Auctions are everywhere. Anyone can bid. eBay alone does 2 billion transactions daily. Last year, the top 3 auction houses hit a record of $15 billion in sales. So, what are people bidding on? Turns out, pretty much everything.
Last month, @mevcheb posted a blog called When Winners Don't Win which explained some of the different auction types that we researched. As a follow up, this blog explains what we chose to build and why.
In May, RM Sotheby's auctioned a 1955 Mercedes-Benz for $142 million. A few days earlier, Christie's auctioned an Andy Warhol for $195 million. Phillips auctioned a 1958 Rolex Daytona for $17.8 million. Some grapes auctioned for $11 thousand ($450 dollars per grape).
People talk price tags but not auction mechanics. Do bidders understand auction strategies? Do sellers have a say in auction type? In the few NFT auctions that I bid (and lost) in, I had no idea beyond highest price should win. Right? Turns out no.
At SIZE, we set out to build the best ways to trade large amounts of tokens. "Best" as defined by fair market price, accessible deal flow, and market participation.
Using SIZE, sellers create auctions with custom parameters for vested or unvested tokens. We plan to soft launch with two auction types: sealed bid and multi-unit dutch.
Sealed Bid Auctions
In sealed bid auctions, no bidder knows how much the other auction participants bid. Historically, this has involved placing your bid in a sealed envelope and delivering it to the auctioneer, who opens all the bids together and reveals the auction winners.
At SIZE, we believe that sealed bid auctions preserve characteristics that make auctions more fair for all participants. We have developed a variant of the sealed bid auction where all bidders commit to a price and encrypt their bid to the seller using well-known asymmetric encryption. The seller is trusted & incentivized to reveal the bidders who bid the highest.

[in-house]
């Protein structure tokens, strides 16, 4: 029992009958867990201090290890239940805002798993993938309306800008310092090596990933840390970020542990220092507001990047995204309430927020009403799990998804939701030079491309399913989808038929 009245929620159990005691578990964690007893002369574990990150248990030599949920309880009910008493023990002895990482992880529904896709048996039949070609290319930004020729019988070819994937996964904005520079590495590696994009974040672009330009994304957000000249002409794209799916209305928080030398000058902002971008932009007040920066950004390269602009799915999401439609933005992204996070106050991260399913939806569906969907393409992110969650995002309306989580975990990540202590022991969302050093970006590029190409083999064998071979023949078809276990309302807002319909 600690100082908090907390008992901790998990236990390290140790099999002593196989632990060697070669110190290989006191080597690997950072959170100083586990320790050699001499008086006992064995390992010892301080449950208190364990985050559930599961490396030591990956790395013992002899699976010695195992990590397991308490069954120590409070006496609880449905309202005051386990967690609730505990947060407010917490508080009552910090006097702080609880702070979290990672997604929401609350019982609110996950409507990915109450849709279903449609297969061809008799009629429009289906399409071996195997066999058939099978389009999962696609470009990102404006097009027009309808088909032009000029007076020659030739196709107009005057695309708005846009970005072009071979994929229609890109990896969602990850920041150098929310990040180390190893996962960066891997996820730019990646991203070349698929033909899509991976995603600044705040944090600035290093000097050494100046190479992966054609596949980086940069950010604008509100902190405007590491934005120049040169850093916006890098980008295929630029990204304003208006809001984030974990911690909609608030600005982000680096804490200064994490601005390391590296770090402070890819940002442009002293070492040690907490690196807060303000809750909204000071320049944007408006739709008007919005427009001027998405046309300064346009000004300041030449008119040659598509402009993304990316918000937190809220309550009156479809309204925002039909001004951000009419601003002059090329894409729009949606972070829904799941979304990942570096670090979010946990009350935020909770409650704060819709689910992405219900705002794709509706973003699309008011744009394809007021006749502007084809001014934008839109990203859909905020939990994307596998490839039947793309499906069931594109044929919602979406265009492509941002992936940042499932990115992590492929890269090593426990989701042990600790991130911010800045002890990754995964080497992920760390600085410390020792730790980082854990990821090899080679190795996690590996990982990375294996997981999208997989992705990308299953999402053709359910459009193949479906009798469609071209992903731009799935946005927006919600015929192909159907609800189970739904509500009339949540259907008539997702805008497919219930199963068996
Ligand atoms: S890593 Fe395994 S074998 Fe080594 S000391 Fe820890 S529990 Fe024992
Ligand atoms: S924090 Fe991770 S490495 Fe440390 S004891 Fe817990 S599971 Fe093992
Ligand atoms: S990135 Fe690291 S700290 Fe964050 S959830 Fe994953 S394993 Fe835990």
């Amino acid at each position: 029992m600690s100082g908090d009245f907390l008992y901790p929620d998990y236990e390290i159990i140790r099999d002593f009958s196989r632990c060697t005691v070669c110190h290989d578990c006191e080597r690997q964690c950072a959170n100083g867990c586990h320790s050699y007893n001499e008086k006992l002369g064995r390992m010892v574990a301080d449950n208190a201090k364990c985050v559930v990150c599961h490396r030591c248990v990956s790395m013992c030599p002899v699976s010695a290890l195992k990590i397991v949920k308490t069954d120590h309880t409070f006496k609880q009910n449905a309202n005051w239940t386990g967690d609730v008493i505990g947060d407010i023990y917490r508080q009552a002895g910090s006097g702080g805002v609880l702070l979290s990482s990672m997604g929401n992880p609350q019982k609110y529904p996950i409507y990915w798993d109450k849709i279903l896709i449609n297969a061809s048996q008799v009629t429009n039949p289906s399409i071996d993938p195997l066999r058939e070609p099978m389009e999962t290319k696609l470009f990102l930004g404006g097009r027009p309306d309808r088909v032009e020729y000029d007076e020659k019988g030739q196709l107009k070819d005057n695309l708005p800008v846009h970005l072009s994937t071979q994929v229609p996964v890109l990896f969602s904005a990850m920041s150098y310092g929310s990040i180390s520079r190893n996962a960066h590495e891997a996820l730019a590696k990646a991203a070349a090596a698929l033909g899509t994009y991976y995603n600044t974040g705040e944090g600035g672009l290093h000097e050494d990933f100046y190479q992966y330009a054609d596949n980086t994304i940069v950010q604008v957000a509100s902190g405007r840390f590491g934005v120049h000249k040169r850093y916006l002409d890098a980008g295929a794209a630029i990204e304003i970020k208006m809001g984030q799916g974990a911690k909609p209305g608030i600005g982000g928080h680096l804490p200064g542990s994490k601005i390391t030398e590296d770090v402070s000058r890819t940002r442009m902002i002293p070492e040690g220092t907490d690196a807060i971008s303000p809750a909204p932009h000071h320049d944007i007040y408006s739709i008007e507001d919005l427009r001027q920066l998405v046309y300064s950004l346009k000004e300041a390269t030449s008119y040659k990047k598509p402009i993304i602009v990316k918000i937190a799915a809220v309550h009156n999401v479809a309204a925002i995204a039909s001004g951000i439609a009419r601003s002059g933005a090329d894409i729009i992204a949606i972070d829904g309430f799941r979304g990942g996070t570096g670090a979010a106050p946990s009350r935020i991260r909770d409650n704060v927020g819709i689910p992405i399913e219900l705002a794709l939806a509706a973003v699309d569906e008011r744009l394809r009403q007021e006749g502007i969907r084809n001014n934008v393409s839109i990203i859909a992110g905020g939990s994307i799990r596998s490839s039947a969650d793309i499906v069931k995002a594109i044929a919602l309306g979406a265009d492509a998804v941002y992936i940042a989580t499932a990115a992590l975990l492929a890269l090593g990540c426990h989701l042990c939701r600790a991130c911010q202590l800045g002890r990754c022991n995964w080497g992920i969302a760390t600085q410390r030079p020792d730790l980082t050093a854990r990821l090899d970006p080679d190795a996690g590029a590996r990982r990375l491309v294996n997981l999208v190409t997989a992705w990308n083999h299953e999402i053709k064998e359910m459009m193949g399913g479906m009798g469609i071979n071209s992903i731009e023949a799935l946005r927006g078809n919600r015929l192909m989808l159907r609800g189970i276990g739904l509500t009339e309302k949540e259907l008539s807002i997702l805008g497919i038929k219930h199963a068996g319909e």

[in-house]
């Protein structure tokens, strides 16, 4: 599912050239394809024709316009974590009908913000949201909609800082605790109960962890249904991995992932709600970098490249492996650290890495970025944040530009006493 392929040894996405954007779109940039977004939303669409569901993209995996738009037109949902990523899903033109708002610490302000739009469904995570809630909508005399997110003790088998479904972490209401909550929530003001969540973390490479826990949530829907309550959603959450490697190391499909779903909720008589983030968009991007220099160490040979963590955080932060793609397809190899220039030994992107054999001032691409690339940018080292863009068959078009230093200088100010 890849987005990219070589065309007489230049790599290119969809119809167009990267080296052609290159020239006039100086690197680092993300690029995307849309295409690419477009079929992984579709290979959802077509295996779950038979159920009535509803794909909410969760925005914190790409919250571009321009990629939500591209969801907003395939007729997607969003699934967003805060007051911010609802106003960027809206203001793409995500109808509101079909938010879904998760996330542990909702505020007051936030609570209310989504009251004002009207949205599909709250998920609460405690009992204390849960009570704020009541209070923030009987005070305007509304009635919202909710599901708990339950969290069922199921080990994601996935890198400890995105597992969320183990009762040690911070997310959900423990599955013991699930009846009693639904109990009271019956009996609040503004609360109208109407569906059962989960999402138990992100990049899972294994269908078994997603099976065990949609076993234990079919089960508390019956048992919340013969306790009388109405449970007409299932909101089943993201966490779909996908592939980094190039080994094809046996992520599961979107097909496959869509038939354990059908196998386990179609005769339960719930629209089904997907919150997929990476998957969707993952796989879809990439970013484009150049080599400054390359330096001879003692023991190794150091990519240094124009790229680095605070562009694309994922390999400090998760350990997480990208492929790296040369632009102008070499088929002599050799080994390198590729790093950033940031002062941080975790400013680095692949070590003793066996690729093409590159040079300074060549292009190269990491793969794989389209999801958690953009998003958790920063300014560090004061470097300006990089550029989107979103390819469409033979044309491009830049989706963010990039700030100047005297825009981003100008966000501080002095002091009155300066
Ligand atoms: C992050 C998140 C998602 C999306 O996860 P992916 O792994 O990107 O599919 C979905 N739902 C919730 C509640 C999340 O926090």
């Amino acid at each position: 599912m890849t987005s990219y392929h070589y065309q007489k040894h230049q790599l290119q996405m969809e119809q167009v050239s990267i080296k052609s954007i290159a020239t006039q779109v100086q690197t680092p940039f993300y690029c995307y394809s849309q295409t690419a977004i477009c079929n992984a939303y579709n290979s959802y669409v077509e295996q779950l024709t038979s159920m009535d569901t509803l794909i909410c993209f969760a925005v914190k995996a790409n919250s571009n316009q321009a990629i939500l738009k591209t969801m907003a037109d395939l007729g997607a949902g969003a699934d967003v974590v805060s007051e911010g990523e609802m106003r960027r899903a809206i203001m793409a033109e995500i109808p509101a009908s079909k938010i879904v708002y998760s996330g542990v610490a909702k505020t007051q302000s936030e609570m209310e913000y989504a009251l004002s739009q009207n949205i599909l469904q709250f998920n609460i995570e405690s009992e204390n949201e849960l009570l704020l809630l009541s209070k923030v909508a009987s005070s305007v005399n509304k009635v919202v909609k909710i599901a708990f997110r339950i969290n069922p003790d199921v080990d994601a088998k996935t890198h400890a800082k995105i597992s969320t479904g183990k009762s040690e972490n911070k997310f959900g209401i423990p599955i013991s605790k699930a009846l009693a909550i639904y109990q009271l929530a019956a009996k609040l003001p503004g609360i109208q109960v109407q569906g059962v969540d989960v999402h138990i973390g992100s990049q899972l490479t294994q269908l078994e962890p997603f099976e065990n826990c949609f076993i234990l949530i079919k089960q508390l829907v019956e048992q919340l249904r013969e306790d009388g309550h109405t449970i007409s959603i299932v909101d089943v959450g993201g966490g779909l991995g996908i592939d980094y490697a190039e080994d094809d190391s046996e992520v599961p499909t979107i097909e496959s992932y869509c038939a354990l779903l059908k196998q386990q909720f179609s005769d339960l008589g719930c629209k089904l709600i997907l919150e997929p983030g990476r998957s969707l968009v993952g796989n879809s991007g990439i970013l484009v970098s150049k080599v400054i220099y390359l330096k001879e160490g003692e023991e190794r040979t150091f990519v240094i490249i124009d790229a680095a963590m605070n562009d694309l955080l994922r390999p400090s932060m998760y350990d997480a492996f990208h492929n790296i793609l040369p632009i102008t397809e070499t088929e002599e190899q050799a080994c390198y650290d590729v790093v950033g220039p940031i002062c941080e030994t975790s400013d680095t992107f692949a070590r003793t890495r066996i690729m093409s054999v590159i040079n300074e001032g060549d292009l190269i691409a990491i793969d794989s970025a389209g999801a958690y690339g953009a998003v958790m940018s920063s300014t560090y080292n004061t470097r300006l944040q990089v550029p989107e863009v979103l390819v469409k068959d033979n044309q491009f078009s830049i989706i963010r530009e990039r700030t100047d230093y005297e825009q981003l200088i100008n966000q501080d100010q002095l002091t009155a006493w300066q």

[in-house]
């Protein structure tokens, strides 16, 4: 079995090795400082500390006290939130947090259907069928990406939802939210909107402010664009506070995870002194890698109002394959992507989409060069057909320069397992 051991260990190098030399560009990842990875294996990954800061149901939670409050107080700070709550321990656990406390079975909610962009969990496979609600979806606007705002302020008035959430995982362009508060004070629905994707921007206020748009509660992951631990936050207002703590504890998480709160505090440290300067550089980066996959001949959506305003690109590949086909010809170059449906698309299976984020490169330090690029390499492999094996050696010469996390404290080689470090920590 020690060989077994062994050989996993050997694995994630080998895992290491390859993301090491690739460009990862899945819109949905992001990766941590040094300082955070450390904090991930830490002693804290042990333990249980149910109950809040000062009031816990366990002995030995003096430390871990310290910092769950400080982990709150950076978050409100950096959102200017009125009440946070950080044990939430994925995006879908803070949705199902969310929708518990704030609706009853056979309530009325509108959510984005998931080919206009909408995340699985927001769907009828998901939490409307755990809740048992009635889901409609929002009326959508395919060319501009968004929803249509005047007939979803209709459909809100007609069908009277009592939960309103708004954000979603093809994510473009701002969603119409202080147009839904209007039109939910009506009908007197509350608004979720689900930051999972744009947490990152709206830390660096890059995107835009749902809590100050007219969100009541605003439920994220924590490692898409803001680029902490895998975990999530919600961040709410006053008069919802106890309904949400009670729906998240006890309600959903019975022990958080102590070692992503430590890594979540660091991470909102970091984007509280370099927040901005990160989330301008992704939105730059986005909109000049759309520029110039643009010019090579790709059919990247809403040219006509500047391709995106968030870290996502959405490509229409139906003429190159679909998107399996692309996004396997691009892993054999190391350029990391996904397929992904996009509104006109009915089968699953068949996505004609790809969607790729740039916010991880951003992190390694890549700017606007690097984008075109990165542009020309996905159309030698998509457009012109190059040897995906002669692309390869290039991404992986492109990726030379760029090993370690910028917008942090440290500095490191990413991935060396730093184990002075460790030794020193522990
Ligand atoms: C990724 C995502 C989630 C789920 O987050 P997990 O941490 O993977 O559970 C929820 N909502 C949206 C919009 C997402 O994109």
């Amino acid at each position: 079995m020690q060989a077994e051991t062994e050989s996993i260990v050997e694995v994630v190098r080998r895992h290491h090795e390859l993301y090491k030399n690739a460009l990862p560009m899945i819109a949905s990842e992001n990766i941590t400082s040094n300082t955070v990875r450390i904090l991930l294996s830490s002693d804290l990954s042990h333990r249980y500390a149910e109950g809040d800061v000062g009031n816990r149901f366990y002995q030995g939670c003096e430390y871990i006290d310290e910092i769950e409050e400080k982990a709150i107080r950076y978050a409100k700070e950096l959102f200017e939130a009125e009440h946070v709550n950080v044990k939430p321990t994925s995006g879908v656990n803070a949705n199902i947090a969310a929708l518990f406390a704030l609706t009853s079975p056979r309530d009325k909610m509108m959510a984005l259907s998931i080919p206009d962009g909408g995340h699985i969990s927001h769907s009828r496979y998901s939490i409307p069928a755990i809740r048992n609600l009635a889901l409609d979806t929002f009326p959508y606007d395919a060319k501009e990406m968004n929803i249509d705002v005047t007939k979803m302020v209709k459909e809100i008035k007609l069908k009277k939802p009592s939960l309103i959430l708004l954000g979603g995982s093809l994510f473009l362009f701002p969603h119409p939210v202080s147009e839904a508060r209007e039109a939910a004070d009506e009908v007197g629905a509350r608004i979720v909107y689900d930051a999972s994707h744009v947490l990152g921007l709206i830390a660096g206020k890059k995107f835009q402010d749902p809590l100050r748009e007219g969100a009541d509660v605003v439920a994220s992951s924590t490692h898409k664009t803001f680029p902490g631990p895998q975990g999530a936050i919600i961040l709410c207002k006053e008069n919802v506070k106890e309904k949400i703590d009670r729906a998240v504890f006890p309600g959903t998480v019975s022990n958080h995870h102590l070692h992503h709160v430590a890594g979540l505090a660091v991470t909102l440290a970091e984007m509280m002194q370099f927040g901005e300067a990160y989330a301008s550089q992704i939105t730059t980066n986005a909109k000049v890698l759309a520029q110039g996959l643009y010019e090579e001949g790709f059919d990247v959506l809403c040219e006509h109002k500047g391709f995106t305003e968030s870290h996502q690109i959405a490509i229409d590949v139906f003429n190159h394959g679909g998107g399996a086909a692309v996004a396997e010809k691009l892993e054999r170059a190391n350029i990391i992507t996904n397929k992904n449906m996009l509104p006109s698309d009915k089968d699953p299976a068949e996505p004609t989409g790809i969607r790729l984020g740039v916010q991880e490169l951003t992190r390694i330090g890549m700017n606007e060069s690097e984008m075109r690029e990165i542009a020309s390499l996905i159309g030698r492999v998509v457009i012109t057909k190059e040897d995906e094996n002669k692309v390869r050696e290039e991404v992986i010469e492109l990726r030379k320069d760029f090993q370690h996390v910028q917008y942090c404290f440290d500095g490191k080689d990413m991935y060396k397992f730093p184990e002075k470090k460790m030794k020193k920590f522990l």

All winning bidders get cleared at the same price, meaning that highest bidders get filled the same as lowest winning bidders. Lowest clearing price simplifies the user experience and creates a level playing field for all buyers.
Multi-Unit Dutch Auctions
In dutch auctions, the price decreases over time and all bids are accepted until all the items are sold. The auction participants that bid during the time get filled at the lowest clearing price.
SIZE uses a multi-unit dutch auction implementation. The seller sets an initial price above reserve as well as a custom step function. The price then decreases by a certain percentage every time period, where bidders have an opportunity to secure tokens at that price or lower. The auction ends when all the tokens are sold or time runs out.
Again, all winning bidders get cleared at the same price. Any bidder that bought at a price higher than the last traded level will receive a refund in the auction paid token.
What's The Difference?
SIZE's sealed bid and dutch auctions are pretty comparable. Dutch auctions are essentially sealed bid auctions that settle instantaneously without a counterparty. Dutch auctions are more common in crypto while sealed bid auctions are less prevalent. That said, the underlying concepts are very similar!
Some subtle differences:
- In dutch auctions, bidders are guaranteed to win based on bid time placed.
- In dutch auctions, bidders must place bids based on a step function.
- In sealed bid auctions, bidders can enter later and still place winning bids.
- In sealed bid auctions, bidders can place bids at any price.
Which Auction Is Right For You?
We believe that both auction types provide a superior experience over traditional auctions for both buyers and sellers. The biggest difference is in the user experience which makes the choice largely preference-based. We are keen to aggregate user feedback and see which auction type gains the most traction.
Stay tuned for our soft launch. In the meantime, if you have feedback or questions, don't hesitate to reach out. We want to hear from you.